Books from My Past, Part 2
In a recent chess discussion thread, the topic recently turned to improvement plans--yes, that perennial conversational abyss of club players--and someone mentioned that, "many roads lead to Rome." Whereupon someone else stated that the phrase may be actually, "all roads lead to Rome." As far as chess improvement goes, I know that all roads certainly do not lead to Rome. But many do.
Rome for me is to become a USCF Expert by the time I reach 50--about five years from now. It has been a long road already and a memorable part of that journey has been the chess books I have read, studied, and enjoyed since taking my first steps in 1994. (Yes, 2014 is my 20 year chess anniversary.) In a previous post, Books from My Past, Part 1, I reviewed the first three books I read, when I was just starting out in tournament play and knew nothing except how to move the pieces and how to set them up on a board.
After those first three books introduced me to the opening, middlegame, tactics, and some simple mates, I soundly had my pride handed to me. As a 25 year old beginner, I had the horror of being beaten by a 5 year old in an early tournament.
This painful and embarrassing loss spurred me on and convinced me that My System was not quite at my level, or should I say that I was not quite at My System's level. Though my chess was no good, I was learning how much I didn't know and that I truly needed to start at the beginning. To do this, I chose to pick up and study the following books in order to me get up and over the 1000 USCF hurdle.
by Roman Pelts, Lev Alburt (1996)
I picked up this book at the book shop at the 1994 U.S. Open in Chicago, where I was playing in the beginner's side events. "From beginner to tournament player in 12 lessons" was exactly what I felt I needed. And, in general, it fit the bill.
The book is structure as part textbook and part workbook, which is a welcome format for a beginner. Chess knowledge, especially in the early stages, is best acquired (ast least by me) in small chunks that are heavily reinforced with exercises where one has to think and try to use the newly acquired knowledge.
The table of contents is similar to Chess Fundamentals, which I was also working my way through at the time, but the material in Comprehensive Chess Course is much more appropriate for the rank beginner--someone who only knows how to move the pieces.
The topics covered include: The Rules of Play; Attack and Defense, Trades; How to Start a Game, Mating with a Queen and Rook in the Endgame; Mistakes in the Opening; Opening Traps; The Concept of Planning; Tactics, Double Attack, Pawn Endgames; Pinning, Endgames with King and two pawns versus King; The Skewer; Typical Mating Combinations; and, Tests.
This book is a good choice if one has a rating less than 1000-1200 and wants a single book that can give them a broad, though necessarily shallow, survey of beginner chess knowledge with lots of integrated exercises.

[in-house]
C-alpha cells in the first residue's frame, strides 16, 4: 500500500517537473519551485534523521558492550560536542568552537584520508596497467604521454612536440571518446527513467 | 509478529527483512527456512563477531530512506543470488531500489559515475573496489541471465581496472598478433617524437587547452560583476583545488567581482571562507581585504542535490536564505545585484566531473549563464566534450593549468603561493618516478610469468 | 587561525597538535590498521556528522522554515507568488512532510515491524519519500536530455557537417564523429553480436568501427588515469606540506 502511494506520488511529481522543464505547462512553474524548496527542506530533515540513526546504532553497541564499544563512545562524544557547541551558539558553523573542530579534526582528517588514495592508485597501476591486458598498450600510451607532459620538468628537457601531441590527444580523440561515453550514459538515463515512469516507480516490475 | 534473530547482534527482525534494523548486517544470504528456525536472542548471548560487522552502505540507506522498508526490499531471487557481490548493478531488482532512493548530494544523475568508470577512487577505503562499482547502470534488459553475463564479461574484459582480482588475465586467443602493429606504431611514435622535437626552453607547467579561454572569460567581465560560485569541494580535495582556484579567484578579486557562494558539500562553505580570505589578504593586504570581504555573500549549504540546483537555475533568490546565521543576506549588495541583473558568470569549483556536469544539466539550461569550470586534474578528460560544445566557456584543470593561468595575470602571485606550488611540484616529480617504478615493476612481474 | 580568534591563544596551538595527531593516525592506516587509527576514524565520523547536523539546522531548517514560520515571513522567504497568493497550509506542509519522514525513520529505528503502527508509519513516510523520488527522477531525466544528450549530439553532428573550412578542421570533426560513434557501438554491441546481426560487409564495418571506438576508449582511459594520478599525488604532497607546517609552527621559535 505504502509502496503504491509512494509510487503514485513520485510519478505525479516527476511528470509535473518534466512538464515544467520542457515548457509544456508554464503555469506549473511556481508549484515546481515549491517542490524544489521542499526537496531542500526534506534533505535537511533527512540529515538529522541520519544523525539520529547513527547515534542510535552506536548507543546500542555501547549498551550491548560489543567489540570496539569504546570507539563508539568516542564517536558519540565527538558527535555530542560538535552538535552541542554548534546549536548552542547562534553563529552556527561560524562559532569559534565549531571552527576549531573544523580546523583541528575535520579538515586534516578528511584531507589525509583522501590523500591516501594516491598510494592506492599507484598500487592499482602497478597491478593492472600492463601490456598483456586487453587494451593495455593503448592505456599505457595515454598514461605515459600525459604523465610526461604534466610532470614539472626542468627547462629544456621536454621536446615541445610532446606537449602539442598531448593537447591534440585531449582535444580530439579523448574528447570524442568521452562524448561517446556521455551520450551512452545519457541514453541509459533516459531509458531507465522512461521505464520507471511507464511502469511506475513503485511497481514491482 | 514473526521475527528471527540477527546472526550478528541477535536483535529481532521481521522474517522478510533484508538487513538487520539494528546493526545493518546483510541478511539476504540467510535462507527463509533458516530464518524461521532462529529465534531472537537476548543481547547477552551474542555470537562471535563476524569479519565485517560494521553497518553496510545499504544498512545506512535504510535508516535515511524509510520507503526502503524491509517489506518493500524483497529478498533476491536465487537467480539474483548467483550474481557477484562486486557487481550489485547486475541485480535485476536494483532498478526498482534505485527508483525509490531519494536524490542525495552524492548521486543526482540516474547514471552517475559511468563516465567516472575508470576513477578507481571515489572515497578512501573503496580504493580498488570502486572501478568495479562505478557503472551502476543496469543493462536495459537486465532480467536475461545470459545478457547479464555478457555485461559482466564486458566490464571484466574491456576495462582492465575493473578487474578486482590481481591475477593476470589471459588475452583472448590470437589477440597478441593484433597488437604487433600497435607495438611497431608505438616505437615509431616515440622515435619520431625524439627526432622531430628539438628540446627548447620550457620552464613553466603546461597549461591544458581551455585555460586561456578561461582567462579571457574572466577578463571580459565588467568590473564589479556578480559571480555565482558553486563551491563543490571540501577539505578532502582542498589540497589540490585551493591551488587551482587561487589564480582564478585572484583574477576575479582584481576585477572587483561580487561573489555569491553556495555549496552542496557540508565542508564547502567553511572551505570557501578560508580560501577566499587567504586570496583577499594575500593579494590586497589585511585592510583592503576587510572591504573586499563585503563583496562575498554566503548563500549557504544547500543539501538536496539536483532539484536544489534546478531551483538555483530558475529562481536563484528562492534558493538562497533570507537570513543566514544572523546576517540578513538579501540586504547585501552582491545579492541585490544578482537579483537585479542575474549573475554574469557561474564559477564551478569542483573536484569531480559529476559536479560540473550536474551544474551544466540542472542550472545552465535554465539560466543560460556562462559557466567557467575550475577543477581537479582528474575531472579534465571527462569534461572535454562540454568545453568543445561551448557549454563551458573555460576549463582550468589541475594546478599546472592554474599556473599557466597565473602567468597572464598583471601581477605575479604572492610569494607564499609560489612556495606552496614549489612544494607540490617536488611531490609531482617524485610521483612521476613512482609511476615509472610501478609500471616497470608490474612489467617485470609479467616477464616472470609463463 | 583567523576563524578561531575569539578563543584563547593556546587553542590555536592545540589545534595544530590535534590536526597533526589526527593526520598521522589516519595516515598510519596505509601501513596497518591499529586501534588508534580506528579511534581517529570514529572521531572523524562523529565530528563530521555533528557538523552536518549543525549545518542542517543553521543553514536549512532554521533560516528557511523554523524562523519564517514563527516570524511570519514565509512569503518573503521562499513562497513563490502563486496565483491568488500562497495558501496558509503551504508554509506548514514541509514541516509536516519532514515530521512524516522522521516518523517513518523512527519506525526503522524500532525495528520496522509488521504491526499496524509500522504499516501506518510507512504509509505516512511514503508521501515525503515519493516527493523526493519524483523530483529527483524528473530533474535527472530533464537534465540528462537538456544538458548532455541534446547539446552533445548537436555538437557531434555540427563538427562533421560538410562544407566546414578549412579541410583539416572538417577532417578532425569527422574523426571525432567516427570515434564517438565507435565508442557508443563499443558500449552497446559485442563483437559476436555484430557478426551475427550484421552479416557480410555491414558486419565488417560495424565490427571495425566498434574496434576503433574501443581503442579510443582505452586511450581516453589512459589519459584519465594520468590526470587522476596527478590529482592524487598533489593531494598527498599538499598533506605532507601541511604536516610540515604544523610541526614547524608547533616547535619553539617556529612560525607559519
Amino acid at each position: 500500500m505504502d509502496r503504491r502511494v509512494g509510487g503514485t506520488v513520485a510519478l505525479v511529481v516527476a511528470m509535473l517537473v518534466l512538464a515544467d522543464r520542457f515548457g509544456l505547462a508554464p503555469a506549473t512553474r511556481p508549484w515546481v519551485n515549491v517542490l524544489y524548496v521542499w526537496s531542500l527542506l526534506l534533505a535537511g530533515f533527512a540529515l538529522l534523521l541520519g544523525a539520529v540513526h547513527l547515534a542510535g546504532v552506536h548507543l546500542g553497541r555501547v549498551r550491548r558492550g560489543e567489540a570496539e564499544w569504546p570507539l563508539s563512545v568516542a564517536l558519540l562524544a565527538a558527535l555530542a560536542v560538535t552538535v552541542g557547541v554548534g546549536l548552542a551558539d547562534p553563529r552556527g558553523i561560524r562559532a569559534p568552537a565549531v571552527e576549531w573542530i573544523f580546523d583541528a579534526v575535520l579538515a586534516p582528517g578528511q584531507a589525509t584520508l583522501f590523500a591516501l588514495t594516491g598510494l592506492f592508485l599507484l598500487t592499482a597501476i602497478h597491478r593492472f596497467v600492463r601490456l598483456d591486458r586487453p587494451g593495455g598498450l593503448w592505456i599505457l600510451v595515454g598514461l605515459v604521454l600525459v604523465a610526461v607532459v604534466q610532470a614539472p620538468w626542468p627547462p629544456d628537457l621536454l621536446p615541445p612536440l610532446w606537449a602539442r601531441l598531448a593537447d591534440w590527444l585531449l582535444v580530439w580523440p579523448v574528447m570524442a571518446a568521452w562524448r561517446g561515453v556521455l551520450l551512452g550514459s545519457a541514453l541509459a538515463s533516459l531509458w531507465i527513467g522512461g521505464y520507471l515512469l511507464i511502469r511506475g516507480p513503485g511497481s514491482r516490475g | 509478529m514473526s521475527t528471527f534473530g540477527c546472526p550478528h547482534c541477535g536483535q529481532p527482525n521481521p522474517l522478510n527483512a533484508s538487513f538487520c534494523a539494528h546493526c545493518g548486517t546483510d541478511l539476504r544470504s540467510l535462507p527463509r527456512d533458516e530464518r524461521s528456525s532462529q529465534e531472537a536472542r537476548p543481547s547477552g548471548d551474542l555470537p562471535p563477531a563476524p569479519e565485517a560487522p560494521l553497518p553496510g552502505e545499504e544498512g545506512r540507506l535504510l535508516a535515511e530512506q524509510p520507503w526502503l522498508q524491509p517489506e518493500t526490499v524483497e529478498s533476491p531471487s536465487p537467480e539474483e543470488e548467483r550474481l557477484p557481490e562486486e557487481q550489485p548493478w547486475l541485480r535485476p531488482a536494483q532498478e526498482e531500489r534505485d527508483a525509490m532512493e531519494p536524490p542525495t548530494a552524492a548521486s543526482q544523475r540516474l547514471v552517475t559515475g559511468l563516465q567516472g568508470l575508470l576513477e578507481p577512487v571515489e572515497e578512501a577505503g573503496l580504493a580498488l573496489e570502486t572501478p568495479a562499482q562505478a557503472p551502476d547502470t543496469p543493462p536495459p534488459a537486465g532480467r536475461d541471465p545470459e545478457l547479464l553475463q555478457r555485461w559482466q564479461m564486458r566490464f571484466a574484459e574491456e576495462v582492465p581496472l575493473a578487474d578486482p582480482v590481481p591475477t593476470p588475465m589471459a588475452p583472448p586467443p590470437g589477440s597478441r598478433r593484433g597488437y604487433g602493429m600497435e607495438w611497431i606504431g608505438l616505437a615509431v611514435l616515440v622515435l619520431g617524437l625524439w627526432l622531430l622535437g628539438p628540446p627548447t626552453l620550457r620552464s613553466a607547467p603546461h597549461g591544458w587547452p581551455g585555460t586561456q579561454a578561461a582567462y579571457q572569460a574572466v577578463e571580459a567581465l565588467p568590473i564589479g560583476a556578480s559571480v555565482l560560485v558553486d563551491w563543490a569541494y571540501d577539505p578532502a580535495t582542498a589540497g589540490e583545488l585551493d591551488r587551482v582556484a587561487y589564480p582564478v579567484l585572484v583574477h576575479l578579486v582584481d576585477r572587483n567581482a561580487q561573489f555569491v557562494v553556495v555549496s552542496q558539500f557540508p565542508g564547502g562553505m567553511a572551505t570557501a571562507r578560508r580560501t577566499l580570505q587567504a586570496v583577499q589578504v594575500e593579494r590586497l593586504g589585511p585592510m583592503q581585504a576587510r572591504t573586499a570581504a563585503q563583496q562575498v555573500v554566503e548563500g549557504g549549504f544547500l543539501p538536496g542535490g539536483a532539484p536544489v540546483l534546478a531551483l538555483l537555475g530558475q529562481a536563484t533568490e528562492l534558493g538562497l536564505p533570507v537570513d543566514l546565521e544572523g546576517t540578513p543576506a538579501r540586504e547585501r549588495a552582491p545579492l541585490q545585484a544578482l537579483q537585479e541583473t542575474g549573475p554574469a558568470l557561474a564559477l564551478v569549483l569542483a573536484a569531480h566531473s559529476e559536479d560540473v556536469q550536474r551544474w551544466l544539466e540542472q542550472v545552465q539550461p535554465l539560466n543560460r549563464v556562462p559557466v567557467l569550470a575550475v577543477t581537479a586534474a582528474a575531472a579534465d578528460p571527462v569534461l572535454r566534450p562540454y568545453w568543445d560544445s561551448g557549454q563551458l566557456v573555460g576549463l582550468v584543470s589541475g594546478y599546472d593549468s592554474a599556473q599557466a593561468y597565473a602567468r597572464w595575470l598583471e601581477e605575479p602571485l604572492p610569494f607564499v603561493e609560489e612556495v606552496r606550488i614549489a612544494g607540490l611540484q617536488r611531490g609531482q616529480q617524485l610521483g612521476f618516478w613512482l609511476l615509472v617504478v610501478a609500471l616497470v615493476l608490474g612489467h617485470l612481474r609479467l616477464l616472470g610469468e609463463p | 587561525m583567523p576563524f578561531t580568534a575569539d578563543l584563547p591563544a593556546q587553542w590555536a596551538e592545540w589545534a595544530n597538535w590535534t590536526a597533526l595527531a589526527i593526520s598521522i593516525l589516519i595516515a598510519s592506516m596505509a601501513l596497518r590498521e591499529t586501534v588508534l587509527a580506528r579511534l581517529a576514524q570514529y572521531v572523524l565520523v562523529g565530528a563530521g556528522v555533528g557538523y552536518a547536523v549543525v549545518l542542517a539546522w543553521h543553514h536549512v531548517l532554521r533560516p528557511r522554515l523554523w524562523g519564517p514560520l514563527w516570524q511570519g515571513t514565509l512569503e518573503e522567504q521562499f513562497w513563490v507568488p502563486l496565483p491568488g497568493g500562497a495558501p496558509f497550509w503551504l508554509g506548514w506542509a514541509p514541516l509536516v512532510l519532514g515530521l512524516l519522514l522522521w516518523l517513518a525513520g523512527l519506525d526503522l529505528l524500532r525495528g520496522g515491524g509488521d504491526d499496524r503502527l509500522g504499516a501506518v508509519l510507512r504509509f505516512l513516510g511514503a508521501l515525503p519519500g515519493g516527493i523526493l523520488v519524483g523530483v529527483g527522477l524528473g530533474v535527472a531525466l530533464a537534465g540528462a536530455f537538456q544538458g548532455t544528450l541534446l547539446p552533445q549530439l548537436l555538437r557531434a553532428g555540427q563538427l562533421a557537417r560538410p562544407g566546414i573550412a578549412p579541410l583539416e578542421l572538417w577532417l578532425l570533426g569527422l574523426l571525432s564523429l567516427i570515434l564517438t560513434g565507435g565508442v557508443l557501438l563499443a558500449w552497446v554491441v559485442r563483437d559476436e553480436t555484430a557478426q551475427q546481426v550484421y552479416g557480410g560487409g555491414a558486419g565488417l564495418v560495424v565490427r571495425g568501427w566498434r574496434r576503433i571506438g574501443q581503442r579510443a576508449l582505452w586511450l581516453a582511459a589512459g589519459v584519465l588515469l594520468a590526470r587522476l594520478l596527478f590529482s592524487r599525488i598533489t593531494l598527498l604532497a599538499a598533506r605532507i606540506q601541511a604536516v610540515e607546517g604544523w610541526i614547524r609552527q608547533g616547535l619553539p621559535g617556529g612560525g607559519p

Alternatively, especially for players already near or above the 1000 rating level who aspire to move up the club ranks, I believe one would be better off by picking up a good introductory tactics book, such as Chess Tactics for Champions, Winning Chess Strategy for Kids, and Dan Heisman's excellent A Guide to Chess Improvement. Those three books alone, studied repeatedly along with lots of tactics practice and slow games, should be enough to get a player to a 1400+ level.
by Bruce Pandolfini (1989)
When I purchased this book at a Borders book store in 1996 I had already completed several chess books and had played in a small handful of tournaments over the previous two years. But my rating was not going anywhere quickly--I had worked my way up to only a 1050 rating.
At this point, I thought I understood tactical motifs and that I needed to bone up on strategy and the finer points of play. Unbeknownst to me, I still had very weak tactical abilities and flawed counting skills. I was playing Hope Chess, making a move and hoping my opponent didn't have a good reply. I was losing most games by giving away material. I didn't have any business reading a book on strategy.
But, even if I was ready for the material, this would have still been the wrong book. This book's format is like a glossary to chess concepts, presented in alphabetical order. So, if you want to know about Isolated D Pawns, you can look it up and read the 55 pages on the topic. Or, if you want to find out about Breakthrough Combinations, you can read three pages on that. Etc, etc.
The format is fine, really, and the explanations are clear. But for a 1000 or even 1200 player, what is needed is to be exposed to strategic ideas in small chunks in the correct order. A good author or coach does that by choosing what and when a topic is broached, based on the intended audience. This book fails in that regard.
Instead of Weapons of Chess, I highly recommend Winning Chess Strategy for Kids for a well-thought-out presentation of positional chess knowledge with some endgames, and tactical motifs thrown in. It isn't just for kids, though one does feel a bit silly reading it in public.
I invite you to read the next blog post in this series, Books from My Past, Part 3.